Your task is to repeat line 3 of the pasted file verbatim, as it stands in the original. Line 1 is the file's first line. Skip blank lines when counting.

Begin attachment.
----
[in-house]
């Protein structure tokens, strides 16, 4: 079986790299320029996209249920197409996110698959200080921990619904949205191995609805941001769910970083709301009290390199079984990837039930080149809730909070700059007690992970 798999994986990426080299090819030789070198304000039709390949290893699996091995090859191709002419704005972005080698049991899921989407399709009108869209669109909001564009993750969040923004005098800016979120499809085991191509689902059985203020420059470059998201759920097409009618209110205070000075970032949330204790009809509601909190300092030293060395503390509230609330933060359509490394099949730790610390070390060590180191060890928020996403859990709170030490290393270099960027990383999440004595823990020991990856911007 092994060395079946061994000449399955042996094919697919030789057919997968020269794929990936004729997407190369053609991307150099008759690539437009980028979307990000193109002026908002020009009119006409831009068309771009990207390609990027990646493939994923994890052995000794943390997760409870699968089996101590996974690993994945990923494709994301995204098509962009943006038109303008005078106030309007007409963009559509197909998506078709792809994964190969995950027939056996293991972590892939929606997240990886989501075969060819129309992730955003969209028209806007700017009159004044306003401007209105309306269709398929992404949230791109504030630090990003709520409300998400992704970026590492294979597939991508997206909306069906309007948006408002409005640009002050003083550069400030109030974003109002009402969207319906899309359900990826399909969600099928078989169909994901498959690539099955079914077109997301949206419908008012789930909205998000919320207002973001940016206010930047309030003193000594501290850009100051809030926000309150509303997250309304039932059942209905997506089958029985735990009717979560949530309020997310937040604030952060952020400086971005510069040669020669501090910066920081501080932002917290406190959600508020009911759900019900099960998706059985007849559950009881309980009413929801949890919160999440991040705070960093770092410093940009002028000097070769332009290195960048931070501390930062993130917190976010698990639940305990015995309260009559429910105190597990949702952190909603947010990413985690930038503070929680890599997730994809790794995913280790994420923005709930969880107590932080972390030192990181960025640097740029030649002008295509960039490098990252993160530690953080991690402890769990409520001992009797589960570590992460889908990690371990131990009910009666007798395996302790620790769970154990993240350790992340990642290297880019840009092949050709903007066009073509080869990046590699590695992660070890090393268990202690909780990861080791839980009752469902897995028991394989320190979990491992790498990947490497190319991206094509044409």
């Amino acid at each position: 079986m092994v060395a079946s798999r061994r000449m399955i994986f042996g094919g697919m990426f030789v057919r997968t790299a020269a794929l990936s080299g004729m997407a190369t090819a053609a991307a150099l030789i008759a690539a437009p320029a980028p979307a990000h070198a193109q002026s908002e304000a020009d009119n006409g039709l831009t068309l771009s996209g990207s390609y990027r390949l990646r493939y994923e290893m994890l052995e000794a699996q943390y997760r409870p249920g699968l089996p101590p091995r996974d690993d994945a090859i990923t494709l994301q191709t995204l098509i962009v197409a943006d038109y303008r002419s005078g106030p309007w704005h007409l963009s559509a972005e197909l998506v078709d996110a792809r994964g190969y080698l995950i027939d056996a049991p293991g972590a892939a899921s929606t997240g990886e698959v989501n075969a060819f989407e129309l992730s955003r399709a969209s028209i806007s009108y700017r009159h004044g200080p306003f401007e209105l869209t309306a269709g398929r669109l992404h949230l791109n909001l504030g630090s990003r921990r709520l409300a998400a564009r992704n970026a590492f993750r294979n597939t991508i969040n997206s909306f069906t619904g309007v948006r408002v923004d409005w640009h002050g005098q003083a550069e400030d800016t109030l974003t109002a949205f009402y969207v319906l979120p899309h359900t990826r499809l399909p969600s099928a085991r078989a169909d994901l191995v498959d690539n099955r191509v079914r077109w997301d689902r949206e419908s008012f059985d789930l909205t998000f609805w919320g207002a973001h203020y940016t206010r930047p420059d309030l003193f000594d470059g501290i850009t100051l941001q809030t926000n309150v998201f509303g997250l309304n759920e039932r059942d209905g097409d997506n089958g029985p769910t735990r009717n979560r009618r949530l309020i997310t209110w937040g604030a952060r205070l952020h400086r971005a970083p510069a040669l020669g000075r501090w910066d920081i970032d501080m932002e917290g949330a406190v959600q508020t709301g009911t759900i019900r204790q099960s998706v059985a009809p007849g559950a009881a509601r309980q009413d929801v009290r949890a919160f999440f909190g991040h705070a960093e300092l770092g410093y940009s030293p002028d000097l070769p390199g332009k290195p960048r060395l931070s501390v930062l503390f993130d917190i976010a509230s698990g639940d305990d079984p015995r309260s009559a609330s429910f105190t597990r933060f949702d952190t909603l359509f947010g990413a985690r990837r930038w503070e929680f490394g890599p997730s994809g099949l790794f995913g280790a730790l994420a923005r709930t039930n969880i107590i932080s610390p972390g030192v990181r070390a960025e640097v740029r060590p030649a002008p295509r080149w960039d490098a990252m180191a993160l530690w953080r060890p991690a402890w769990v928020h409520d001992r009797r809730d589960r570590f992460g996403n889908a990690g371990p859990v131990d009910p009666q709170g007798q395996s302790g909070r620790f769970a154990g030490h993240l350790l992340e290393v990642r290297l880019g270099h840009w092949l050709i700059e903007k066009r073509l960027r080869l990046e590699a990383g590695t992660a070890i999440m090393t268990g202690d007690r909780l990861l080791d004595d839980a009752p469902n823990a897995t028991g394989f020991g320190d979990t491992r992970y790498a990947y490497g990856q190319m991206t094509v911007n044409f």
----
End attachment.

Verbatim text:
């Amino acid at each position: 079986m092994v060395a079946s798999r061994r000449m399955i994986f042996g094919g697919m990426f030789v057919r997968t790299a020269a794929l990936s080299g004729m997407a190369t090819a053609a991307a150099l030789i008759a690539a437009p320029a980028p979307a990000h070198a193109q002026s908002e304000a020009d009119n006409g039709l831009t068309l771009s996209g990207s390609y990027r390949l990646r493939y994923e290893m994890l052995e000794a699996q943390y997760r409870p249920g699968l089996p101590p091995r996974d690993d994945a090859i990923t494709l994301q191709t995204l098509i962009v197409a943006d038109y303008r002419s005078g106030p309007w704005h007409l963009s559509a972005e197909l998506v078709d996110a792809r994964g190969y080698l995950i027939d056996a049991p293991g972590a892939a899921s929606t997240g990886e698959v989501n075969a060819f989407e129309l992730s955003r399709a969209s028209i806007s009108y700017r009159h004044g200080p306003f401007e209105l869209t309306a269709g398929r669109l992404h949230l791109n909001l504030g630090s990003r921990r709520l409300a998400a564009r992704n970026a590492f993750r294979n597939t991508i969040n997206s909306f069906t619904g309007v948006r408002v923004d409005w640009h002050g005098q003083a550069e400030d800016t109030l974003t109002a949205f009402y969207v319906l979120p899309h359900t990826r499809l399909p969600s099928a085991r078989a169909d994901l191995v498959d690539n099955r191509v079914r077109w997301d689902r949206e419908s008012f059985d789930l909205t998000f609805w919320g207002a973001h203020y940016t206010r930047p420059d309030l003193f000594d470059g501290i850009t100051l941001q809030t926000n309150v998201f509303g997250l309304n759920e039932r059942d209905g097409d997506n089958g029985p769910t735990r009717n979560r009618r949530l309020i997310t209110w937040g604030a952060r205070l952020h400086r971005a970083p510069a040669l020669g000075r501090w910066d920081i970032d501080m932002e917290g949330a406190v959600q508020t709301g009911t759900i019900r204790q099960s998706v059985a009809p007849g559950a009881a509601r309980q009413d929801v009290r949890a919160f999440f909190g991040h705070a960093e300092l770092g410093y940009s030293p002028d000097l070769p390199g332009k290195p960048r060395l931070s501390v930062l503390f993130d917190i976010a509230s698990g639940d305990d079984p015995r309260s009559a609330s429910f105190t597990r933060f949702d952190t909603l359509f947010g990413a985690r990837r930038w503070e929680f490394g890599p997730s994809g099949l790794f995913g280790a730790l994420a923005r709930t039930n969880i107590i932080s610390p972390g030192v990181r070390a960025e640097v740029r060590p030649a002008p295509r080149w960039d490098a990252m180191a993160l530690w953080r060890p991690a402890w769990v928020h409520d001992r009797r809730d589960r570590f992460g996403n889908a990690g371990p859990v131990d009910p009666q709170g007798q395996s302790g909070r620790f769970a154990g030490h993240l350790l992340e290393v990642r290297l880019g270099h840009w092949l050709i700059e903007k066009r073509l960027r080869l990046e590699a990383g590695t992660a070890i999440m090393t268990g202690d007690r909780l990861l080791d004595d839980a009752p469902n823990a897995t028991g394989f020991g320190d979990t491992r992970y790498a990947y490497g990856q190319m991206t094509v911007n044409f």